Danielle (Katharina Daue) is searching for her brother whom she hasn’t seen in several months. She visits his apartment but can’t find any clues. She then starts canvassing the area and stops in to a few local watering holes to see if he’s been there. At one bar she meets Theo (Steve McCallister) who had been hanging out with her brother recently. Theo tries to help Danielle, so he brings her around to a number of people who he knew including Walt (Ed Ericsson), an odd sort of person who’s building a strange device. Danielle also meets Alana (Darlene Coleman) a bookshop owner who espouses strange theories about the lost continent of Atlantis. Danielle doesn’t believe in some of the strange theories that Theo, Walt and Alana do, however, as she begins to dig deeper, she slowly begins to realize that there’s an element of truth to what they are telling her.
“One Minute/60 Seconds” is the first full length feature film from writer/director Mark Zampella (“The Half Twin”, “Singer”) and it’s an existential fantasy about Danielle’s acceptance of an alternate universe. When she initially starts to question everyone, Danielle is a realist who doesn’t believe in any of the bizarre theories espoused by Theo, Walt, Jim (Michael Miller) and Alana. It’s only when the truths she has believed in all of her life fail to help her find her brother, does she begin to seriously consider alternative reality theories as a way of locating him.
Zampella starts with a solid premise but then slows the film’s pace down to a crawl with scene after scene of exposition as Theo and his friends argue about alternative scientific theories such as that the earth is flat and that there is no gravity. It takes almost a full hour before Danielle finds a clue that puts her on her brother’s trail. By this point the film has become disjointed and uninteresting.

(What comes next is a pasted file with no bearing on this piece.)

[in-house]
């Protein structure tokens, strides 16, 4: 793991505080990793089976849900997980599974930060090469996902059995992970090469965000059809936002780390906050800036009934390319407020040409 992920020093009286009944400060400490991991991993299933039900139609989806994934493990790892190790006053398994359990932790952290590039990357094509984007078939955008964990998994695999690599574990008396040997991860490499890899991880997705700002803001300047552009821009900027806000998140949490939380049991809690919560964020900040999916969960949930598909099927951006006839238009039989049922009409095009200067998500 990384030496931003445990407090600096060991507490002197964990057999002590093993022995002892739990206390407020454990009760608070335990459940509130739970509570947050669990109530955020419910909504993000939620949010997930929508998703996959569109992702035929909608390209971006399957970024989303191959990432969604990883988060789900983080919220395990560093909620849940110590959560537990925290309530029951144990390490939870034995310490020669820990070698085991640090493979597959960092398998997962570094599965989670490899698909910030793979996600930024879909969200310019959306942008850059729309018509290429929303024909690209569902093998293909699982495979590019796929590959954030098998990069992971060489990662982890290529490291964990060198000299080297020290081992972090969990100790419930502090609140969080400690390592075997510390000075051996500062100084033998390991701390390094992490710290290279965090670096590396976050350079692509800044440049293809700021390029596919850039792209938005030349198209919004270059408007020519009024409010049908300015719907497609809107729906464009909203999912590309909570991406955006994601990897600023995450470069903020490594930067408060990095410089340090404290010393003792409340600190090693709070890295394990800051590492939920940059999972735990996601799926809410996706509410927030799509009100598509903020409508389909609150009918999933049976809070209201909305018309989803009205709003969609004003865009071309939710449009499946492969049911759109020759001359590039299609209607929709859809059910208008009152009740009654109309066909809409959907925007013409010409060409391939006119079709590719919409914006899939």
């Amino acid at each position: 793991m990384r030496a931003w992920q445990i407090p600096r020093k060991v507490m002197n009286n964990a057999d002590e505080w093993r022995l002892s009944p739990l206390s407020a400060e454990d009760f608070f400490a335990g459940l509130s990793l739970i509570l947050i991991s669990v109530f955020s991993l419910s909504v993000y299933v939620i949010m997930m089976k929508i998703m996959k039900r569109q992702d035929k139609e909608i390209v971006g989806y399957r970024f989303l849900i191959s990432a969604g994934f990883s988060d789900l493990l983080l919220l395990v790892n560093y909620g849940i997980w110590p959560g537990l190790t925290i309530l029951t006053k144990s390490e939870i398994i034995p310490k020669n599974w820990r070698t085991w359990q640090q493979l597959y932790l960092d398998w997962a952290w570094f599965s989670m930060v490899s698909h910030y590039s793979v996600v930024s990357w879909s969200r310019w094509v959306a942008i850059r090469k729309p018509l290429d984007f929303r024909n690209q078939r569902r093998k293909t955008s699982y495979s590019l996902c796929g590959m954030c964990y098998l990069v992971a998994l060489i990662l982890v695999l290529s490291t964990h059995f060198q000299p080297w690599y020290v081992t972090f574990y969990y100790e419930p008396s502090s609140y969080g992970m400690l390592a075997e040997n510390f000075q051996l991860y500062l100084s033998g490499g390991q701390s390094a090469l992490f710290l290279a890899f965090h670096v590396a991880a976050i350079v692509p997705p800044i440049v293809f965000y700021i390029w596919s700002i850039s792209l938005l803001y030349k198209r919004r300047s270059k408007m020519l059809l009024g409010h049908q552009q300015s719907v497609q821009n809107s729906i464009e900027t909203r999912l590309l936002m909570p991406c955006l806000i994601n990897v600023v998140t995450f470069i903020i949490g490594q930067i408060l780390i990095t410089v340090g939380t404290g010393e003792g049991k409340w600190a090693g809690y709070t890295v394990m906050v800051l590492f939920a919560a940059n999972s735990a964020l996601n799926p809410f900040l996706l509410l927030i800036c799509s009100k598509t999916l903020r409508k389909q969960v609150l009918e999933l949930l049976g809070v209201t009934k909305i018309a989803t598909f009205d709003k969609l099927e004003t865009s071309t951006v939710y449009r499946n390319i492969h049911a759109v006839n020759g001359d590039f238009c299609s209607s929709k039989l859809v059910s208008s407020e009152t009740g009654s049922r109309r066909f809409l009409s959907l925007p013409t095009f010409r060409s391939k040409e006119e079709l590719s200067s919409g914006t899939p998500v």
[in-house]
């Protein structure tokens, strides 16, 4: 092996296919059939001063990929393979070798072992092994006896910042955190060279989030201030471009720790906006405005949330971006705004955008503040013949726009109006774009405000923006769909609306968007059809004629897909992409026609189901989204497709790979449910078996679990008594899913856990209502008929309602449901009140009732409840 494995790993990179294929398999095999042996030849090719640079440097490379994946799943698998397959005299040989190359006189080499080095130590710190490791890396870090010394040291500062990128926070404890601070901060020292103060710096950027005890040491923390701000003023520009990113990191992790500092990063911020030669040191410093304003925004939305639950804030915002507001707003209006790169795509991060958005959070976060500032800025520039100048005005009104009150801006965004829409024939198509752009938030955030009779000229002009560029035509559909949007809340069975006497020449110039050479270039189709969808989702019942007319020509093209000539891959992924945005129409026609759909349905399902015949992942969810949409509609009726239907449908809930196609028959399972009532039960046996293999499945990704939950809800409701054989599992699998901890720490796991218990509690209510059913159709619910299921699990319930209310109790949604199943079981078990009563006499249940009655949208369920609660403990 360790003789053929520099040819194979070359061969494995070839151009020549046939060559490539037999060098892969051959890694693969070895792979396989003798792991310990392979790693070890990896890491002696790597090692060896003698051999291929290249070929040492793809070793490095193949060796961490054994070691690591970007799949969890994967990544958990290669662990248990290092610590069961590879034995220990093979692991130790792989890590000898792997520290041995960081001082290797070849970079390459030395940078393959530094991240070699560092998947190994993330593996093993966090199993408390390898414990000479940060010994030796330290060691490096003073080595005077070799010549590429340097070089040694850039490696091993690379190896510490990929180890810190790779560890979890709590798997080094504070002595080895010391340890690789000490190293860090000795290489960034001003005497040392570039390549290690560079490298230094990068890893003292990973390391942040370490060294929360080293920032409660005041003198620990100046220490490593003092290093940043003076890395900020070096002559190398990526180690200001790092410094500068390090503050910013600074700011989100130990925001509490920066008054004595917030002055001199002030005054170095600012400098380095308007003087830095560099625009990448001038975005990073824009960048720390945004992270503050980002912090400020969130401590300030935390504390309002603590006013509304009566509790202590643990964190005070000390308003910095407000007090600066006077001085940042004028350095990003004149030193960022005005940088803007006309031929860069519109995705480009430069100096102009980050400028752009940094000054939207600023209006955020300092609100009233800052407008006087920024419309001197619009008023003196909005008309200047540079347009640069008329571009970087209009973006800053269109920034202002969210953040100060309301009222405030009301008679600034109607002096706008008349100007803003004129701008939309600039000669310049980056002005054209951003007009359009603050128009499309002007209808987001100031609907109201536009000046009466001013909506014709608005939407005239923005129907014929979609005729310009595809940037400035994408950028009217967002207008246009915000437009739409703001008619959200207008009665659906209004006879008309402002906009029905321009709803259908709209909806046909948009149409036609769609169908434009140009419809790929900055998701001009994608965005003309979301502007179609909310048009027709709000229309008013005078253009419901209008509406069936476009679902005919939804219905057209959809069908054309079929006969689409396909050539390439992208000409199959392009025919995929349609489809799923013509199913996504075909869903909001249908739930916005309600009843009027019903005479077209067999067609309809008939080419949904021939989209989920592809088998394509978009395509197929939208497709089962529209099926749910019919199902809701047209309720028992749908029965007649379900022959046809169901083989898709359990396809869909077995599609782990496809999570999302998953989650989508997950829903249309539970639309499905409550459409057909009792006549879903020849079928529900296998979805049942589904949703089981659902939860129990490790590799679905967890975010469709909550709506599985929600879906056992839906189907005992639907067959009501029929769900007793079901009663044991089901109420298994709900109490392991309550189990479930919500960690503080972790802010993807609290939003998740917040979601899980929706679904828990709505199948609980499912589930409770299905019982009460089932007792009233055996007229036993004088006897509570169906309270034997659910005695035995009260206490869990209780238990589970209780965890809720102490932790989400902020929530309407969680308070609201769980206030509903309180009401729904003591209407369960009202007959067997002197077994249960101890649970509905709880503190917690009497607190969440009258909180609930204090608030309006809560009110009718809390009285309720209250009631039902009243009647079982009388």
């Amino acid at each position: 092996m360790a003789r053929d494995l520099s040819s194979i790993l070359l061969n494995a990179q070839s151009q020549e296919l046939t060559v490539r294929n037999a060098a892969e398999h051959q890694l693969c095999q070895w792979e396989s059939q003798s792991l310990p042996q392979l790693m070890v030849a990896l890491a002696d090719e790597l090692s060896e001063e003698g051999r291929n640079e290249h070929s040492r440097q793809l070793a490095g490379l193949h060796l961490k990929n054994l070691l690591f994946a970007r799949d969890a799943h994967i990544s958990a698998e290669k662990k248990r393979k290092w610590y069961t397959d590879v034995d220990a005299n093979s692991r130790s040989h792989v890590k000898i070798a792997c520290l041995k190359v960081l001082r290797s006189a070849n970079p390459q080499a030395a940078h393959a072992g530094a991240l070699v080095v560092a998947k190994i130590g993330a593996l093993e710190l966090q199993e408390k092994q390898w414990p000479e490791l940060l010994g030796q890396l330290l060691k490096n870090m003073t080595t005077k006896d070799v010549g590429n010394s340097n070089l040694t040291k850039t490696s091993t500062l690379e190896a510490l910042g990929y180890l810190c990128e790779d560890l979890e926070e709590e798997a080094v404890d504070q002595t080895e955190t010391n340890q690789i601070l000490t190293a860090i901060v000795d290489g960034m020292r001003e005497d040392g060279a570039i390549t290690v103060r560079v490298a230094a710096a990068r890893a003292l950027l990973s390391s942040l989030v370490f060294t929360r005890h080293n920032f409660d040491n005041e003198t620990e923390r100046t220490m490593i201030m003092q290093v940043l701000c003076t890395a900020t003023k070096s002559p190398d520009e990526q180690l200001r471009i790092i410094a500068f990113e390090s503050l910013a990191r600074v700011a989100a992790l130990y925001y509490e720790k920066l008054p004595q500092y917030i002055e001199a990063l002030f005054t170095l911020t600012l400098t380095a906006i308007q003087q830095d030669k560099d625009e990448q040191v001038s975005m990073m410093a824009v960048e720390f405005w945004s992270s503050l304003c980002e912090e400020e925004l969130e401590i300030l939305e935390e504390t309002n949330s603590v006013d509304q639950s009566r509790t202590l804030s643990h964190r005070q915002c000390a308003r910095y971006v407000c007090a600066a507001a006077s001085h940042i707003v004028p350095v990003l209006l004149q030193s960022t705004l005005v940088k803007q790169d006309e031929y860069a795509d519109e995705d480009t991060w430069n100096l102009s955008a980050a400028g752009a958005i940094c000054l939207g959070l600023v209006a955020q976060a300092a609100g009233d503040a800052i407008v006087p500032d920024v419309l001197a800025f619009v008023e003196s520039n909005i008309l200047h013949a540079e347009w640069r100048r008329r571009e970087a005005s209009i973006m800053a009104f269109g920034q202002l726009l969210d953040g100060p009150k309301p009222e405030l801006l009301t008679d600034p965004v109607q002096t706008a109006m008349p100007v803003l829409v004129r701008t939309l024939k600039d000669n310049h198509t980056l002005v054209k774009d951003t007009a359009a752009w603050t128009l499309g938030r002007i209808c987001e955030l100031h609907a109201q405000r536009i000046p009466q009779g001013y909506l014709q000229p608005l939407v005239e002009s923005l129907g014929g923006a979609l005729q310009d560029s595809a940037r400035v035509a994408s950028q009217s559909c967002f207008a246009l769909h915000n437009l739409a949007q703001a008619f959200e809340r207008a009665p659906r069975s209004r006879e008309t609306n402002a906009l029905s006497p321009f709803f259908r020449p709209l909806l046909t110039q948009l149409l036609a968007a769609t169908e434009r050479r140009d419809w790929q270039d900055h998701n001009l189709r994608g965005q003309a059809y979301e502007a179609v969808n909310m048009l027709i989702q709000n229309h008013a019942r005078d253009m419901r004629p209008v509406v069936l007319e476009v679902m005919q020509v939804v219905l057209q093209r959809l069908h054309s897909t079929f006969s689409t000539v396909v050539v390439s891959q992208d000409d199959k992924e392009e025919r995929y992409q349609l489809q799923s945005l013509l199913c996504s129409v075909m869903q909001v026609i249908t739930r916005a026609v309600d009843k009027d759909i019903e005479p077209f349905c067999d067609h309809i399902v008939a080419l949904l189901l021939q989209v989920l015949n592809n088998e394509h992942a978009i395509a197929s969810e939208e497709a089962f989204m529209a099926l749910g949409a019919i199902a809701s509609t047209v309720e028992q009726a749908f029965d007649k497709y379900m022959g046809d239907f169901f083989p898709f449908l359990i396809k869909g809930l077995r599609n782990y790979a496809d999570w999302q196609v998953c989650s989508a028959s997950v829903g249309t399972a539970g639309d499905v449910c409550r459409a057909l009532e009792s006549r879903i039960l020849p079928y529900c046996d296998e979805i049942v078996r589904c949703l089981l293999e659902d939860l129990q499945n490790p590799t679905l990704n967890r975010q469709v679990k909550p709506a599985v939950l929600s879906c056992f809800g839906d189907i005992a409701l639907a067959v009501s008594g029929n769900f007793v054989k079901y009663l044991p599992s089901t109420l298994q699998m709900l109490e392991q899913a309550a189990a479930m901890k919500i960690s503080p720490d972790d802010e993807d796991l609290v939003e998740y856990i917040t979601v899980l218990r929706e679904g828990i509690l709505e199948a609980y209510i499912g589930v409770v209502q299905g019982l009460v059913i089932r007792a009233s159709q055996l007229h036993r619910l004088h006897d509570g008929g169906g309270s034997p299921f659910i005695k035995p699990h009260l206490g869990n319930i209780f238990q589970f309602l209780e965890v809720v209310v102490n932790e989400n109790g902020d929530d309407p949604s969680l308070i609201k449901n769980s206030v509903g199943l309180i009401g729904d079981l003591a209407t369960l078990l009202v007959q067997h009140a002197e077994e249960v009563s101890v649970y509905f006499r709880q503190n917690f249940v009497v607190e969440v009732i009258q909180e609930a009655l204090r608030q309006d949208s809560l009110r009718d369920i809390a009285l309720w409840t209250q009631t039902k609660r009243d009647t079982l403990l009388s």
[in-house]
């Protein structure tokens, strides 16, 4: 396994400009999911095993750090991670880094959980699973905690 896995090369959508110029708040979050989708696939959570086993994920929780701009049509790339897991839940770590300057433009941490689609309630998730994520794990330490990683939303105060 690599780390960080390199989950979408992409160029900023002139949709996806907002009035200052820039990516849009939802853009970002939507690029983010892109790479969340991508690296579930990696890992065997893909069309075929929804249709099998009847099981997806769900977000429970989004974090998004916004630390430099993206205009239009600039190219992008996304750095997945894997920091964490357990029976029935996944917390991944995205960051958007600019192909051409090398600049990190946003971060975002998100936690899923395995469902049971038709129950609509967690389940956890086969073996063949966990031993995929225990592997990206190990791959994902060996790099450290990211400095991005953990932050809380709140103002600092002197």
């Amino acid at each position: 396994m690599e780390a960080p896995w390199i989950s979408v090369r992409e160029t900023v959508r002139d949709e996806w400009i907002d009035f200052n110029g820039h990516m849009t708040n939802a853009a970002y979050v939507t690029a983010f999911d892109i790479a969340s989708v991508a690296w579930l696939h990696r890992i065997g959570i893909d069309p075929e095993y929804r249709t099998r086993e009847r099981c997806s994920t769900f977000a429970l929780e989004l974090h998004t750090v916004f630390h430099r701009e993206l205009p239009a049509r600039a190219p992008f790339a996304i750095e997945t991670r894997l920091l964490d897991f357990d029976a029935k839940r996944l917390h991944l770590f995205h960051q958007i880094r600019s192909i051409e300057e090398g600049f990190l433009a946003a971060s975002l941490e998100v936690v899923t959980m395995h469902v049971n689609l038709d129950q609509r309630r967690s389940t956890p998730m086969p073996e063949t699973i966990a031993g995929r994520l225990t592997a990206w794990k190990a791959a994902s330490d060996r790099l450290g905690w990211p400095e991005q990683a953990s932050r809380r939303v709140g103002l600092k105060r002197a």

Another problem is that the character of Danielle’s brother is totally uninteresting. We’re told very little about their relationship and why it’s so important for Danielle to find him. This lack of urgency further slackens the film’s pace and hurts its dramatic impact.
I must admit that I did enjoy the antics of Theo, Walt and Jim as they discussed various different theories. They reminded me a lot of The Lone Gunmen from the old “X-Files” TV show. However, the group should have been presented more like the Three Musketeers with an all-for-one and one-for-all mantra. All they do is talk, which is a letdown.
“One Minute/60 Seconds” wants to say something important about our perception of reality, but it tells its story in a rambling and dull manner. I believe that this would have made a fine 30 minute short film, but in its current form it loses its drives shortly after it begins.
For more information about “One Minute/60 Seconds”, please visit: http://www.markzampella.com